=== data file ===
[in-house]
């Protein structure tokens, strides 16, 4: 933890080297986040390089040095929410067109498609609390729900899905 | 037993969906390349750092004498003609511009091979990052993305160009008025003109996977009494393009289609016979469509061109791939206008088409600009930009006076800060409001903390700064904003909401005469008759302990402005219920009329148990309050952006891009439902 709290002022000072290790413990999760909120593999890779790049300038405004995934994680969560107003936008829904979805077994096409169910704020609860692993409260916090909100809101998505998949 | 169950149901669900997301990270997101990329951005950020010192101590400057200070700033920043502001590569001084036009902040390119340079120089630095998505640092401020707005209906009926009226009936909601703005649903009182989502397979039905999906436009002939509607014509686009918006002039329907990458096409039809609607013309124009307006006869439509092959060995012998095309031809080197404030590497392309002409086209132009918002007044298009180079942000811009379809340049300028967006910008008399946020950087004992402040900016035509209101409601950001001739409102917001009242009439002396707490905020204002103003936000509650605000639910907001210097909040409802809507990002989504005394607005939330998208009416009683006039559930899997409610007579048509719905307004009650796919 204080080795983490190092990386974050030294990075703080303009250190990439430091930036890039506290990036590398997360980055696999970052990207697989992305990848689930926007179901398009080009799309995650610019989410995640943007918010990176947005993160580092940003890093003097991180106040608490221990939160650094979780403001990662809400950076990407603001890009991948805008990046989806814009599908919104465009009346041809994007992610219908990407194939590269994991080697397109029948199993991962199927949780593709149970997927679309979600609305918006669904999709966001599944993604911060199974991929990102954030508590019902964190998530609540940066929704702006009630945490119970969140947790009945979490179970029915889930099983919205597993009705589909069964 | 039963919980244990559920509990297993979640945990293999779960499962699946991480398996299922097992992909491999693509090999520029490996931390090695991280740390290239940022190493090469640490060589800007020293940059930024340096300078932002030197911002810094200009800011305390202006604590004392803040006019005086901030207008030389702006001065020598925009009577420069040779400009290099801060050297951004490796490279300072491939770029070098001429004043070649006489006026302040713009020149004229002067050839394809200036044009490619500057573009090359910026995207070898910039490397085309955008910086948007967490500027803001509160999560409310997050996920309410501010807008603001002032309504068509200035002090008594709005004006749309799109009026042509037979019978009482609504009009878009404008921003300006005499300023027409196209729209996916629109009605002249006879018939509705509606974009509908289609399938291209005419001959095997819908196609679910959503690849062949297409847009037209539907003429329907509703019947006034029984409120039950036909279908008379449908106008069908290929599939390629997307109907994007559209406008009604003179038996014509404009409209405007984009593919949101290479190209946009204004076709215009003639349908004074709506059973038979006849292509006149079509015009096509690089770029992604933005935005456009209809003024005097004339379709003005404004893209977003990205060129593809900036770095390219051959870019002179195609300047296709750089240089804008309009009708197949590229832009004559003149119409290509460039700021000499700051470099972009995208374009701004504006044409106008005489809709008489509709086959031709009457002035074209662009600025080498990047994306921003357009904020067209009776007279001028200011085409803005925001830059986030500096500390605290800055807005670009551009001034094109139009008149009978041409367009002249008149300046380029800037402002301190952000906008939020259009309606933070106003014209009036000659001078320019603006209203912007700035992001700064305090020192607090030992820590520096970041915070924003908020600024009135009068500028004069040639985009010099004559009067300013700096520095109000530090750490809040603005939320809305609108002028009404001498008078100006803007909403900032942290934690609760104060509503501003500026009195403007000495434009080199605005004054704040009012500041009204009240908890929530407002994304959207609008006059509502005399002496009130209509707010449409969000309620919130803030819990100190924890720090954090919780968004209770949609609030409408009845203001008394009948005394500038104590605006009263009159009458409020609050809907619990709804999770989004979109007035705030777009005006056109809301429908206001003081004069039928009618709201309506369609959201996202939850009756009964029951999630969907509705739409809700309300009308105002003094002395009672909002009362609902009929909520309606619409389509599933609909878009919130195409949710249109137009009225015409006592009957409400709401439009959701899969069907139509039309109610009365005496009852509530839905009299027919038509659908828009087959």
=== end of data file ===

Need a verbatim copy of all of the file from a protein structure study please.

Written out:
[in-house]
């Protein structure tokens, strides 16, 4: 933890080297986040390089040095929410067109498609609390729900899905 | 037993969906390349750092004498003609511009091979990052993305160009008025003109996977009494393009289609016979469509061109791939206008088409600009930009006076800060409001903390700064904003909401005469008759302990402005219920009329148990309050952006891009439902 709290002022000072290790413990999760909120593999890779790049300038405004995934994680969560107003936008829904979805077994096409169910704020609860692993409260916090909100809101998505998949 | 169950149901669900997301990270997101990329951005950020010192101590400057200070700033920043502001590569001084036009902040390119340079120089630095998505640092401020707005209906009926009226009936909601703005649903009182989502397979039905999906436009002939509607014509686009918006002039329907990458096409039809609607013309124009307006006869439509092959060995012998095309031809080197404030590497392309002409086209132009918002007044298009180079942000811009379809340049300028967006910008008399946020950087004992402040900016035509209101409601950001001739409102917001009242009439002396707490905020204002103003936000509650605000639910907001210097909040409802809507990002989504005394607005939330998208009416009683006039559930899997409610007579048509719905307004009650796919 204080080795983490190092990386974050030294990075703080303009250190990439430091930036890039506290990036590398997360980055696999970052990207697989992305990848689930926007179901398009080009799309995650610019989410995640943007918010990176947005993160580092940003890093003097991180106040608490221990939160650094979780403001990662809400950076990407603001890009991948805008990046989806814009599908919104465009009346041809994007992610219908990407194939590269994991080697397109029948199993991962199927949780593709149970997927679309979600609305918006669904999709966001599944993604911060199974991929990102954030508590019902964190998530609540940066929704702006009630945490119970969140947790009945979490179970029915889930099983919205597993009705589909069964 | 039963919980244990559920509990297993979640945990293999779960499962699946991480398996299922097992992909491999693509090999520029490996931390090695991280740390290239940022190493090469640490060589800007020293940059930024340096300078932002030197911002810094200009800011305390202006604590004392803040006019005086901030207008030389702006001065020598925009009577420069040779400009290099801060050297951004490796490279300072491939770029070098001429004043070649006489006026302040713009020149004229002067050839394809200036044009490619500057573009090359910026995207070898910039490397085309955008910086948007967490500027803001509160999560409310997050996920309410501010807008603001002032309504068509200035002090008594709005004006749309799109009026042509037979019978009482609504009009878009404008921003300006005499300023027409196209729209996916629109009605002249006879018939509705509606974009509908289609399938291209005419001959095997819908196609679910959503690849062949297409847009037209539907003429329907509703019947006034029984409120039950036909279908008379449908106008069908290929599939390629997307109907994007559209406008009604003179038996014509404009409209405007984009593919949101290479190209946009204004076709215009003639349908004074709506059973038979006849292509006149079509015009096509690089770029992604933005935005456009209809003024005097004339379709003005404004893209977003990205060129593809900036770095390219051959870019002179195609300047296709750089240089804008309009009708197949590229832009004559003149119409290509460039700021000499700051470099972009995208374009701004504006044409106008005489809709008489509709086959031709009457002035074209662009600025080498990047994306921003357009904020067209009776007279001028200011085409803005925001830059986030500096500390605290800055807005670009551009001034094109139009008149009978041409367009002249008149300046380029800037402002301190952000906008939020259009309606933070106003014209009036000659001078320019603006209203912007700035992001700064305090020192607090030992820590520096970041915070924003908020600024009135009068500028004069040639985009010099004559009067300013700096520095109000530090750490809040603005939320809305609108002028009404001498008078100006803007909403900032942290934690609760104060509503501003500026009195403007000495434009080199605005004054704040009012500041009204009240908890929530407002994304959207609008006059509502005399002496009130209509707010449409969000309620919130803030819990100190924890720090954090919780968004209770949609609030409408009845203001008394009948005394500038104590605006009263009159009458409020609050809907619990709804999770989004979109007035705030777009005006056109809301429908206001003081004069039928009618709201309506369609959201996202939850009756009964029951999630969907509705739409809700309300009308105002003094002395009672909002009362609902009929909520309606619409389509599933609909878009919130195409949710249109137009009225015409006592009957409400709401439009959701899969069907139509039309109610009365005496009852509530839905009299027919038509659908828009087959």